In my experience, Management Accounting is responsible for more nightmares and tears than any other part of a student’s qualification journey! For a lot of students, this is the killer. This is the hateful, painful, awful subject that threatens to be the monster that prevents them from qualifying. I imagine that there’s a lot of students out there who can picture themselves sitting with their grandchildren one day saying to them “You know, I could’ve been a CA when I was younger if it wasn’t for Man Acc”… It’s kinda funny because it’s kinda true!
If you have yet to experience this, or are only starting Man Acc, then this may scare you. I wrote another article on how to think about Man Acc as you get into it. It will be very helpful for your approach.
I was one of those students too. I got distinctions at UNISA for MAC in undergrad, and then failed Test 1, Test 2 and Test 3 for CTA (BADLY!). Talk about a horror story! No amount of energy seemed to make a difference. I’d sit in part-time classes nodding while the lecturer went through questions. It made sense, seemed do-able. Then I’d get home and try a question. Everything fell apart, I knew nothing, couldn’t get anything right! I’d even try doing the same question we did in class! I couldn’t even get that right! And I’d been sitting right there!!!
I only passed Man Acc in Test 4 because I stopped studying for Auditing (I was fairly comfortable that I could pass Auditing with less revision and had a good yearmark already). By the time the final exam came around, I was terrified. I had only passed it in Test 4, and then only at the expense of another subject. What on earth would I do in the final?
I never stopped studying for Man Acc, but I also never got to the point where I felt ‘enlightened’. Some students found that it all ‘made sense’ somehere during the year. I glared at them with envy. That little light bulb over my head NEVER switched on.
The final exam came and went. I can’t remember much of it. I think my mind blocked off the memory from sheer trauma! I remember crying afterwards. Wondering whether I should bother writing any of the other subjects. Wondering why I dedicated so many years of my life to studying so hard when this was going to bring me to my knees. I had some great support at the time. It mainly consisted of them telling me that regardless of how I felt, I MUST write the other subjects. I argued, but I did it.
My final results showed 59% for Man Acc. Based on my terrible yearmark, it meant that I must’ve gotten 63% at least for the final exam. My first thought was that someone had gotten my results wrong. It took me a LONG time to accept that I had actually passed.
This is a photo of me a few hours after getting my CTA results. Looking back, I felt dumbfounded more than happy. I had passed CTA, first time, but I was so stunned, so overwhelmed, that it took a while to be happy about it!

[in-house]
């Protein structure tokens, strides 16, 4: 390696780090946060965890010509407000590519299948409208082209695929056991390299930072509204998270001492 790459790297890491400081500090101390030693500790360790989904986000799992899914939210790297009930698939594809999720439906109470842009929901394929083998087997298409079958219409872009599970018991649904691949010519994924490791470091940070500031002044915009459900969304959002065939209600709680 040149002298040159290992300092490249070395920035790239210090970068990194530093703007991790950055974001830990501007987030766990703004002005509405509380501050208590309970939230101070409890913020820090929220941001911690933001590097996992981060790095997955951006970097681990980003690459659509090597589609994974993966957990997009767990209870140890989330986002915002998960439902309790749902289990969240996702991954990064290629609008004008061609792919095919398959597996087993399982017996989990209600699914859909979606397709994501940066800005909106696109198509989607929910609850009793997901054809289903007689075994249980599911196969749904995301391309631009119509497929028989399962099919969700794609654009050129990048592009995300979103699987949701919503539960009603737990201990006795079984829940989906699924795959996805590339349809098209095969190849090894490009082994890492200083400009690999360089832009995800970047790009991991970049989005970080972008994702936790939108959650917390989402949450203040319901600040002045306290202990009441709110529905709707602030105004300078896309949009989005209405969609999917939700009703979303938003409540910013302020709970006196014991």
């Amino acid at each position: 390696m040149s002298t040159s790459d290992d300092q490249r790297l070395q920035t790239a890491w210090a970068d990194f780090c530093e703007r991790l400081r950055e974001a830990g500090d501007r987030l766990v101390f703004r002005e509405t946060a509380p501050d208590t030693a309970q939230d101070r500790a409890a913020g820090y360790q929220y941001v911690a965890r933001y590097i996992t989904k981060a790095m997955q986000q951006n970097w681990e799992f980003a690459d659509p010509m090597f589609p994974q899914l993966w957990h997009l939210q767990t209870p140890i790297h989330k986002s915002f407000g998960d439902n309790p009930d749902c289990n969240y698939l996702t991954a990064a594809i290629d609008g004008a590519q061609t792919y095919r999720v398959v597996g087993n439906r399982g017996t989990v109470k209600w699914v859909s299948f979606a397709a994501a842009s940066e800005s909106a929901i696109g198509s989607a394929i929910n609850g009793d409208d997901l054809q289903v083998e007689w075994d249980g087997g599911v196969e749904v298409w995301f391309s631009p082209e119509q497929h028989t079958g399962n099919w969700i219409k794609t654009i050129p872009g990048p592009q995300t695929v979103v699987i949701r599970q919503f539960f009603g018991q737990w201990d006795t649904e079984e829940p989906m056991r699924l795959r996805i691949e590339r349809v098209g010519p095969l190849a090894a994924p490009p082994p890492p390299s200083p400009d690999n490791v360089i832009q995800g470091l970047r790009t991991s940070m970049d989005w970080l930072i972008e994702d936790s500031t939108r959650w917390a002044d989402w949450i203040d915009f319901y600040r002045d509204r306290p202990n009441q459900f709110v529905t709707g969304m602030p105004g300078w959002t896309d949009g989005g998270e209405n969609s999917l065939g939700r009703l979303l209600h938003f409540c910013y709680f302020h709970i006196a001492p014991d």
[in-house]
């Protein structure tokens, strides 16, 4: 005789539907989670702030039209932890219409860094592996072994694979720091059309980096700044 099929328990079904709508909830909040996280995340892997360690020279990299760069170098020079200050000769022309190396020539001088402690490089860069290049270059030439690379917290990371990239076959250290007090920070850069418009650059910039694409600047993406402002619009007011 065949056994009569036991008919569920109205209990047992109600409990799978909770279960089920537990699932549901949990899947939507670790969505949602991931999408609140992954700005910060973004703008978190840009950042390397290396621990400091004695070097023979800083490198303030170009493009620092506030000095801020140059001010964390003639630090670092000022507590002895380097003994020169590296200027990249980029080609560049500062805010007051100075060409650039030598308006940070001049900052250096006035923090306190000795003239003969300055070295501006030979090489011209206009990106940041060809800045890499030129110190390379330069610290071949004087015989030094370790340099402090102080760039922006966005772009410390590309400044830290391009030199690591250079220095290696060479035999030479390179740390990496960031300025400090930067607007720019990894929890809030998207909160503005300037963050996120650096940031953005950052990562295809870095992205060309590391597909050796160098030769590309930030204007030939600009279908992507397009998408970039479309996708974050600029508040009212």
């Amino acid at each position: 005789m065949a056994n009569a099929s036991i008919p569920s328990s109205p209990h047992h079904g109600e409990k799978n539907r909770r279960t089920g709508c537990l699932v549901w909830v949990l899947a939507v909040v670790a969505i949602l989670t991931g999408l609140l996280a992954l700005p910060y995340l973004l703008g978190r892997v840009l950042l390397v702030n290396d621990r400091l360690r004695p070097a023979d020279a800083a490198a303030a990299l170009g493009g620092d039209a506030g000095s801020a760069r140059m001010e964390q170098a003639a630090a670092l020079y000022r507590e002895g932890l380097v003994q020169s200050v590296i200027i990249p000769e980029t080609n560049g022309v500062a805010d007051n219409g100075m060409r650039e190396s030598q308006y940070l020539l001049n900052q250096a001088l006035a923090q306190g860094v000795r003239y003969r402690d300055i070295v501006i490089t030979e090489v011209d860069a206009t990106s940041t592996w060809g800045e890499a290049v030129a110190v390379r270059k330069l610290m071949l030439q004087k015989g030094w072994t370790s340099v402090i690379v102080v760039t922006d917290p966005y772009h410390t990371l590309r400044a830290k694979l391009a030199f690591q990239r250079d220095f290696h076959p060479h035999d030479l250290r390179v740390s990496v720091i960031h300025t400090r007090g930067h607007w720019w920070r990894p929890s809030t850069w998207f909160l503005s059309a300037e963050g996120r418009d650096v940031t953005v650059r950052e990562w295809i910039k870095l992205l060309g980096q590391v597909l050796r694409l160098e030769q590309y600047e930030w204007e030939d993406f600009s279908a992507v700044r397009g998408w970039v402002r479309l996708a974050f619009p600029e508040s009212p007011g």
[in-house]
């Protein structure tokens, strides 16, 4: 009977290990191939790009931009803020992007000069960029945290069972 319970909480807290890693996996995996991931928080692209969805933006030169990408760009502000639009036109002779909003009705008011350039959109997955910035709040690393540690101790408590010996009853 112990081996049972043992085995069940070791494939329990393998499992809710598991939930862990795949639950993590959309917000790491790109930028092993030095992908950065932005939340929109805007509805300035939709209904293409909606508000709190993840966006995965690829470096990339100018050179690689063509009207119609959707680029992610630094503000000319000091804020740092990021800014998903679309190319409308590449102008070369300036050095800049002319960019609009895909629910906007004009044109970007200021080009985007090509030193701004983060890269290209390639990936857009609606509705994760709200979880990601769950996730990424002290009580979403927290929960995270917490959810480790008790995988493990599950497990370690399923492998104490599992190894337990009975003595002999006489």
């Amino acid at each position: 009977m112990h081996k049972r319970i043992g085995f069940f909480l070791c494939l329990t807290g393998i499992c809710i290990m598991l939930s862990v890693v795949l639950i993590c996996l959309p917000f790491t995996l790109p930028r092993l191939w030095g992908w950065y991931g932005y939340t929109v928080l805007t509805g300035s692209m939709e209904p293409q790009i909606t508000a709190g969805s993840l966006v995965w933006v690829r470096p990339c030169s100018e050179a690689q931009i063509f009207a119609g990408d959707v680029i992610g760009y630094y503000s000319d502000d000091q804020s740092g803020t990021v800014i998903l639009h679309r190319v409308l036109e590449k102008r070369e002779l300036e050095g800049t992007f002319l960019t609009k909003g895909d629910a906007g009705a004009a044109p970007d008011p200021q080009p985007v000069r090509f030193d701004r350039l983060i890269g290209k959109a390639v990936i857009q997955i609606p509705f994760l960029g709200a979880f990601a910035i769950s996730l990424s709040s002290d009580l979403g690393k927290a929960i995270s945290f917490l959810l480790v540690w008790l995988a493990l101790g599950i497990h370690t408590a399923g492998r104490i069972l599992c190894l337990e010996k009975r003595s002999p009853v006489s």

I keep photos like this because I never want to forget the journey. (I’m sentimental and a bit of a photo-freak as well!)
You can read about the rest of my qualification journey here
My point is this: At no time during CTA did I honestly believe that I was going to pass. All the ‘positive thinking’ in the world wasn’t loud enough to drown out my fears of failure, my doubts about my abilities, and the knowledge that I wasn’t comfortable with the work. This wasn’t a calm, paced marathon. This was a crazed sprint, with lots of falling, lots of tears, lots of walking to get my breath back, lots of looking around at others to see if I was ok compared to them. By the finish line, I felt like I was crawling over the line by my fingernails, gasping for breath, wondering if they’d shut the race down already and all gone home.
What made the difference? Regardless of what I felt, I kept going. I did questions through my tears, laughed hysterically at the mistakes I kept making, threw my stuff down in frustration… then picked it up again. By the time I got to that exam, I wasn’t ready. I wasn’t positive or confident, all I knew was that I was going to take a deep breath and give it whatever I could. Leave the emotions at the door, and just do what I could. It didn’t feel like it at the time, but thankfully, it was enough.
This may seem a little melodramatic to some students. To some students it may seem like I’m right in your head reading your thoughts, and others of you may be laughing at how ridiculous I was not to get to grips with Man Acc. Either way, know that you’re not alone in your journey. You may look at others who have passed and think that they had it all ‘together’. They probably didn’t. They were as terrified as you, felt as stupid as you, as unprepared. For me… that’s comforting!
Now go take a breath and get ready to do your best for your Man Acc final. My thoughts are most definitely with you!